Disappointing, but not surprising.


For folks who attended our session at APA:

I promised the audience at our "Responding to Peak Oil and Energy Uncertainty" session that we'd post our slideshows:

- Daniel Lerch, Post Carbon Institute:
PCC_April2008_presentation.ppt (8MB .pdf)
My slideshow was just the first half of this 45-minute show I used in Ireland and the UK earlier in April.

- John Kaufmann, Oregon Department of Energy:
JKaufmann_POTF-American_Planning_Assoc_May08.pdf (1.6MB .pdf)

- Jennifer Brost-Sarnecki, Southern California Association of Governments:
SCAGAPAEnergypresentation.pdf (12MB .pdf)

I also announced --in response to a suggestion by an audience member-- that I'd set up a mailing list for people to continue the discussion about advancing the peak oil message within the APA. I've done so and have added to it the people who gave me their cards after the presentation. If you'd like to be on this list as well and you're an APA member, please contact me with your email address, name, title, affiliation, and APA member number and we'll add you to the list. Please put the words "SCP list" in the title of the message -- I get a lot of email!

Photos: Daniel Lerch


Posted by cjryan2000 on May 20, 2008 - 1:34pm

I have felt for some time that the vast majority of planners are timid and centrist, largely reflecting the midpoint between progressive and hard core conservative thinking. While some exceptions are out there (e.g. radical urban planners), most are not trendsetters or risk takers. On this front I appreciate your work and others who are willing to stick your necks out and speak to an uncomfortable truth (see Kelpie Wilson's piece in yesterday). So thank you and hopefully the profession can take a leadership role in these issues or be left behind by alternatives.

Christopher Ryan, AICP
Member, Concord Local (MA)

Posted by hugho on May 24, 2008 - 10:44am

I totally concur with Daniel on the stunning absurd implausible ironic choice of las vegas for such a conference. What were they thinking? It seems likely that las vegas will be the first domino to fall in the brave new world of energy and resource scarcity looming.

Posted by Kassil on June 23, 2008 - 12:31pm

Speaking as someone who lives near Las Vegas and works in part of the tourism industry, I have to say that the incredibly shoddy nature of Las Vegas development is understated here. The city has literally sprawled outward, only rarely taking advantage of anything but the simplest of efficiency measures - some streets in Summerlin have roundabouts, some places have shut down the absurd water-in-the-desert displays that they once had. Unfortunately, the city as a whole is laid out in such a way that the main transit routes are routinely blocked by heavy traffic, the public transit system is a bad joke told by an inept comedian, and the idea of conservation provokes gales of laughter from the primary industry; just witness the immense 'bay' at Mandalay Bay, which flagrantly wastes vast amounts of water just so visitors to the high desert can feel like they're on the beach somewhere. Despite a worsening economy and soaring energy prices, numerous construction projects are underway to add still more casinos, presumably for when things 'get back to normal'.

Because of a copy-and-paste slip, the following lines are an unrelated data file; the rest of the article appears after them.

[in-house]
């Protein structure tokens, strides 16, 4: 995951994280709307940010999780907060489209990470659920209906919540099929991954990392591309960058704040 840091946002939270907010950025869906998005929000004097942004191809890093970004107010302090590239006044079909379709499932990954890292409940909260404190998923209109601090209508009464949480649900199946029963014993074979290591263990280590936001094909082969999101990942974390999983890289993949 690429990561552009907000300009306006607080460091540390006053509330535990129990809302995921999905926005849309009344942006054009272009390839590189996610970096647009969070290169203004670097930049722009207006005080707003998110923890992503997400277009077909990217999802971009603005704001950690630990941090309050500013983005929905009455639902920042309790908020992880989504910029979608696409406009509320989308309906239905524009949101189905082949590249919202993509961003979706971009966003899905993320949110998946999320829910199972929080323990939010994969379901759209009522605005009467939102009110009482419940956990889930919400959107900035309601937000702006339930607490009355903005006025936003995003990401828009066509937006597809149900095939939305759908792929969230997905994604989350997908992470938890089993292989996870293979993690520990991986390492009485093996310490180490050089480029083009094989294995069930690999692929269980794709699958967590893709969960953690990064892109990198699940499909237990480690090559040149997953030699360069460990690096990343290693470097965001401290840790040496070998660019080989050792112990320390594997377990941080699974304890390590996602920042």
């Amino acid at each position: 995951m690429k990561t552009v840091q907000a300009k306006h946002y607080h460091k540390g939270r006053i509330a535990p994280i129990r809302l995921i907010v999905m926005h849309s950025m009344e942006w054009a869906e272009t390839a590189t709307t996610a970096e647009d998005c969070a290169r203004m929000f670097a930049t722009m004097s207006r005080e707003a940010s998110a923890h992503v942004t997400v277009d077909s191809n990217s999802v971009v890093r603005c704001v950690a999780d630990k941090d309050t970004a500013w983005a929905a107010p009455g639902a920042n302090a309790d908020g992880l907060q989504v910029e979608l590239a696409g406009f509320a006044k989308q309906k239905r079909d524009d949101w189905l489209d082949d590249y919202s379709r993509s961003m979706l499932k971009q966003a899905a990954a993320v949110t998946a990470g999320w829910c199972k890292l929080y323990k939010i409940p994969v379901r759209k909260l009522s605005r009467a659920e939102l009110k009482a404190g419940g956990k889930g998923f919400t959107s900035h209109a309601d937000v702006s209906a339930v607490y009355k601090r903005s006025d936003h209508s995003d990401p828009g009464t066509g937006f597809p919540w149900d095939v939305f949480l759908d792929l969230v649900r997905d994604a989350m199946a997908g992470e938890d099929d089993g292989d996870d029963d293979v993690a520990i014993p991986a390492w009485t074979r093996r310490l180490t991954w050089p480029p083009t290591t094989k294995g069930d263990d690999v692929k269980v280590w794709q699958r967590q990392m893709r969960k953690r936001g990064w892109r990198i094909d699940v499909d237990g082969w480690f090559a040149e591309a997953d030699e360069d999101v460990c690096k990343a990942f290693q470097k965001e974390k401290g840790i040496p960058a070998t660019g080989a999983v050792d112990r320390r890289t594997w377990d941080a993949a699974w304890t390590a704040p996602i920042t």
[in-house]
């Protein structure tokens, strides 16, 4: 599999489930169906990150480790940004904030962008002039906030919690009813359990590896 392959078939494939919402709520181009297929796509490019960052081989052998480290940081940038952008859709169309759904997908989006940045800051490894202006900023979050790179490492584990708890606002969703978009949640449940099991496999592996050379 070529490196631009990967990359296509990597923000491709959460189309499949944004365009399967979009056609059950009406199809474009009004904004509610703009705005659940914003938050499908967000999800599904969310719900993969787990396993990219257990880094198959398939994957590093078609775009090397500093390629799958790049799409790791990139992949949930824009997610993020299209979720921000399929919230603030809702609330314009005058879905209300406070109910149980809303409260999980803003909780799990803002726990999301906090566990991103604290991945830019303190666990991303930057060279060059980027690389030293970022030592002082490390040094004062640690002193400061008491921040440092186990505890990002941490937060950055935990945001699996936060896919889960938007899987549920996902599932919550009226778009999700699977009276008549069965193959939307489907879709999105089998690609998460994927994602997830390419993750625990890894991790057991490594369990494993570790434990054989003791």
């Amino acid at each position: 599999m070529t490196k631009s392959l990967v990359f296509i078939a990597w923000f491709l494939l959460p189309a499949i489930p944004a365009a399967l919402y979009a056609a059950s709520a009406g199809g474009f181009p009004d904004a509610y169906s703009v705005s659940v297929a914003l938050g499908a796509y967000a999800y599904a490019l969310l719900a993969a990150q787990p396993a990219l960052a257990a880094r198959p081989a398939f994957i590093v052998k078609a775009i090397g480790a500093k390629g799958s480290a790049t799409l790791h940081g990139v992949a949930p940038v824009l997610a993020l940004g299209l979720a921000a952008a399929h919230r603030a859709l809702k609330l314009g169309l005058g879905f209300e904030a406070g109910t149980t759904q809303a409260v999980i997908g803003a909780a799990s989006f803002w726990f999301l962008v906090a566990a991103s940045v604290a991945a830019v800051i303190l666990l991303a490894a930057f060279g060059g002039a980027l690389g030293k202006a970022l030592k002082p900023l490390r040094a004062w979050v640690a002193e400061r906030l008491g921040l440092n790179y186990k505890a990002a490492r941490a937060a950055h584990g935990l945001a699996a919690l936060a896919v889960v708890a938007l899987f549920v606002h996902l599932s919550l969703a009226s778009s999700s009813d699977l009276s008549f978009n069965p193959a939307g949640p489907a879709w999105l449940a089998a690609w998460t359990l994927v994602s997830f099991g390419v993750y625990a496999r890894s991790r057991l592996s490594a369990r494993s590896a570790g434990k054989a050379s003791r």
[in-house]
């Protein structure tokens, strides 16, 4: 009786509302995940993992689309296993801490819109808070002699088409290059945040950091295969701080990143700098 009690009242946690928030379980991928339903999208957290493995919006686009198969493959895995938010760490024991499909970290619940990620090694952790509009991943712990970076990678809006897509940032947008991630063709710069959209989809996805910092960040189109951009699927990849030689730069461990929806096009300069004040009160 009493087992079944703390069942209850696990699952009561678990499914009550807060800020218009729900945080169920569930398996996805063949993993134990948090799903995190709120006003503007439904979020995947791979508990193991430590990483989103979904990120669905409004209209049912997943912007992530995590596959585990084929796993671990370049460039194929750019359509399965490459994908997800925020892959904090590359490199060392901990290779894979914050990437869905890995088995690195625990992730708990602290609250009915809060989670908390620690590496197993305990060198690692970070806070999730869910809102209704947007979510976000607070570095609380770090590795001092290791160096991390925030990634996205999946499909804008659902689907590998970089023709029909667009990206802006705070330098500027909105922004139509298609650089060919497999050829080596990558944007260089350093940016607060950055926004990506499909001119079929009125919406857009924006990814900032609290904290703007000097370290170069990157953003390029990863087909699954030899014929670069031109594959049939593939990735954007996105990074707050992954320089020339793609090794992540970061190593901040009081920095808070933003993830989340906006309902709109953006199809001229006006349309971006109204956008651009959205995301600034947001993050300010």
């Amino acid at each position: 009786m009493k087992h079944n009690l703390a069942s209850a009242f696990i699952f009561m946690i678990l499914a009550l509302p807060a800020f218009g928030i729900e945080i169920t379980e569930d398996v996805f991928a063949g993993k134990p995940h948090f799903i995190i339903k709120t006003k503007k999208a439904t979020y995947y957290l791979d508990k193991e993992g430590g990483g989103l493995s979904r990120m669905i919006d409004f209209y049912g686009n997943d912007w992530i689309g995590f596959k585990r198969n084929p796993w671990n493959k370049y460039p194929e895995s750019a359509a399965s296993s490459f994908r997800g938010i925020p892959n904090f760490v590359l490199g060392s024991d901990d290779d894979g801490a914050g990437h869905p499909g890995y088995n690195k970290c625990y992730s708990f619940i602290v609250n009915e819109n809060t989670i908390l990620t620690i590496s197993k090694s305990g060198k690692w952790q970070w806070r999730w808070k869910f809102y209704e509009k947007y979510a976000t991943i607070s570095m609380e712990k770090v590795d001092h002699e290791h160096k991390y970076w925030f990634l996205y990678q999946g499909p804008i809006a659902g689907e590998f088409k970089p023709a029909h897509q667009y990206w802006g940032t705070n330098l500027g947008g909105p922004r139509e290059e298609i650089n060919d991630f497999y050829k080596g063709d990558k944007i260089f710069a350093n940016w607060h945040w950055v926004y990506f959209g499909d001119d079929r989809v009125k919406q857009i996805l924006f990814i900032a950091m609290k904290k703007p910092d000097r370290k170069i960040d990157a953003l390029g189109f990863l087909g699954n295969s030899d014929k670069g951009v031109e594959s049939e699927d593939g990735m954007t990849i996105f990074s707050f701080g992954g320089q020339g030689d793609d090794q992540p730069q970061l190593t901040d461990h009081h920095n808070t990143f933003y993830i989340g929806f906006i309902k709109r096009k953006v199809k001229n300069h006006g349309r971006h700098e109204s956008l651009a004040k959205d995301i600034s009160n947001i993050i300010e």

The greatest frustration, for me, is an awareness of exactly how much the city could do to become a model of sustainability; our geographical position makes it ideal for tapping wind and solar power, and in Henderson there's potential for geothermal energy. Get rid of our water-wasting methods and install communal gardens, stop widening roads and funnel the funds into public transit systems - light rail, bus systems, and so on - and maybe Vegas could be something besides a one-trick town that can only survive in a burgeoning global economy.

Posted by michaelkaer on July 14, 2008 - 9:07am

Looking at the plans these places have (or don't have) I am glad I took part in a SWOT* of my community. I live in Chatham-Kent, Ontario, Canada. We are so lucky to be surrounded on all sides by great lakes. Water is not an issue for us(except flooding). We also have some of the best farm land in the world here. It also happens to be the most southern part of Canada, so (as far as other Canadians are concerned) warmer longer parts of the year. Chatham also is just outside the snowbelt region. We do get our share of snow, but not like London and Toronto. A city sitting in the middle of a desert like Los Vegas has only solar power going for them. They will have to export that power just to survive.Who is going to afford a trip to spend money there except the ultra rich? They do not make the bulk of their money on the high rollers, but on the nickels and dimes that come in from the working class that just wants to have fun for a while. I heard there was smart money down there. The smart money would be building solar powered everything and selling the power.

Here in little ole Chatham, we are going to be getting many new Wind generators because we also happen to be where the wind comes on and off the lakes all the time. We had some problems with some crops getting flooded this year, but we are going to be getting large enough crops that did make it to make this a banner year(crossing my fingers).All the local gardens are abundant( in my case with weeds as well as food) so I have to work harder this year ate weeding, but I will have a larger crop and my worms will have more food to keep them going which means I will have more worm compost and organic matter to put back in the soil next year. My pear trees look good and full. The mulberries are over producing this year(making up for the drought conditions of last year). Every place is going to have it's strengths and weaknesses. Los Vegas's is obvious. The challenge to you is to do a SWOT* of your area and see what is what.

* SWOT=Strengths Weaknesses Opportunities Threats

Michael J. Kaer, author of "What Money Can't Buy" and owner of mikeswormsdotcom